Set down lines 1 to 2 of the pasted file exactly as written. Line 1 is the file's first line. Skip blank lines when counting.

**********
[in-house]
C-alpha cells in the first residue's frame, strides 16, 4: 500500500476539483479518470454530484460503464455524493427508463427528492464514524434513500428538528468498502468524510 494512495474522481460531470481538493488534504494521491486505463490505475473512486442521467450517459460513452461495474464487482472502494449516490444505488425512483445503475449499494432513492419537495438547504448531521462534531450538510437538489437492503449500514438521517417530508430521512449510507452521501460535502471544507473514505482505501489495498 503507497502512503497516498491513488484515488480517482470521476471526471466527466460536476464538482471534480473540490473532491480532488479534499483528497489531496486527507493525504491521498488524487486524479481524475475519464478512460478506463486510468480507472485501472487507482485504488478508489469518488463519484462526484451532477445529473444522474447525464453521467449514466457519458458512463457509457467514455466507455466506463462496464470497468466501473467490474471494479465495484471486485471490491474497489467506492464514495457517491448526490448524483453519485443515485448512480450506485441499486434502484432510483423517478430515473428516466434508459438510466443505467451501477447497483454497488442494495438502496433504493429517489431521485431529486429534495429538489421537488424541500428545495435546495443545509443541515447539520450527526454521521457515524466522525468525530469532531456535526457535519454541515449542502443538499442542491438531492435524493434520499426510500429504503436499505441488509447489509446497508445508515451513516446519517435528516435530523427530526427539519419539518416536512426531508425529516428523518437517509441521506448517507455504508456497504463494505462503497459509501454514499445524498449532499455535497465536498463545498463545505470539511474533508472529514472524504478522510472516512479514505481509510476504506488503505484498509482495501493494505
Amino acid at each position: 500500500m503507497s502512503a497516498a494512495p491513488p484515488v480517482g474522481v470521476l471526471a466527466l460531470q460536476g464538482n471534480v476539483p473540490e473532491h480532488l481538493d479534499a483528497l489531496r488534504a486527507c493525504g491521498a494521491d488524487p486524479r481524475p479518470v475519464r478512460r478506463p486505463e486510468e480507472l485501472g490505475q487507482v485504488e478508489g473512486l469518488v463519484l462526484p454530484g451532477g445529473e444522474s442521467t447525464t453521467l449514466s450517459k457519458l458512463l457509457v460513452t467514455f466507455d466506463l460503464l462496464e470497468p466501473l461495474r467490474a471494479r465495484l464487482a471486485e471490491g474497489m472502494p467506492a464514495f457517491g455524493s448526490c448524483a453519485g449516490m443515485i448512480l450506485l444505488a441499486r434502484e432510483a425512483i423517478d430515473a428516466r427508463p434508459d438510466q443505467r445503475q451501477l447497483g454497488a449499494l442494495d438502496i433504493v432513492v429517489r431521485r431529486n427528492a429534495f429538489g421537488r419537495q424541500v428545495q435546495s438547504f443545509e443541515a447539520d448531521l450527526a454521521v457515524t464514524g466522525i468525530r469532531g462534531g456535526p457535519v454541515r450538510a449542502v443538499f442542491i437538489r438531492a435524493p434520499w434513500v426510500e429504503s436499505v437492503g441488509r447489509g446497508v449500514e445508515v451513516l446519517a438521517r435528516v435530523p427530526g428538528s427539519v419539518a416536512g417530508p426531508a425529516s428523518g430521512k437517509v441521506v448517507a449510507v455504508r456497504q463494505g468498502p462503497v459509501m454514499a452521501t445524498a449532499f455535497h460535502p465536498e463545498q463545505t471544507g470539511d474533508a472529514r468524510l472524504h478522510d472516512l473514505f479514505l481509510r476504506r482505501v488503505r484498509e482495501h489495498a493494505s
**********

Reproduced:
[in-house]
C-alpha cells in the first residue's frame, strides 16, 4: 500500500476539483479518470454530484460503464455524493427508463427528492464514524434513500428538528468498502468524510 494512495474522481460531470481538493488534504494521491486505463490505475473512486442521467450517459460513452461495474464487482472502494449516490444505488425512483445503475449499494432513492419537495438547504448531521462534531450538510437538489437492503449500514438521517417530508430521512449510507452521501460535502471544507473514505482505501489495498 503507497502512503497516498491513488484515488480517482470521476471526471466527466460536476464538482471534480473540490473532491480532488479534499483528497489531496486527507493525504491521498488524487486524479481524475475519464478512460478506463486510468480507472485501472487507482485504488478508489469518488463519484462526484451532477445529473444522474447525464453521467449514466457519458458512463457509457467514455466507455466506463462496464470497468466501473467490474471494479465495484471486485471490491474497489467506492464514495457517491448526490448524483453519485443515485448512480450506485441499486434502484432510483423517478430515473428516466434508459438510466443505467451501477447497483454497488442494495438502496433504493429517489431521485431529486429534495429538489421537488424541500428545495435546495443545509443541515447539520450527526454521521457515524466522525468525530469532531456535526457535519454541515449542502443538499442542491438531492435524493434520499426510500429504503436499505441488509447489509446497508445508515451513516446519517435528516435530523427530526427539519419539518416536512426531508425529516428523518437517509441521506448517507455504508456497504463494505462503497459509501454514499445524498449532499455535497465536498463545498463545505470539511474533508472529514472524504478522510472516512479514505481509510476504506488503505484498509482495501493494505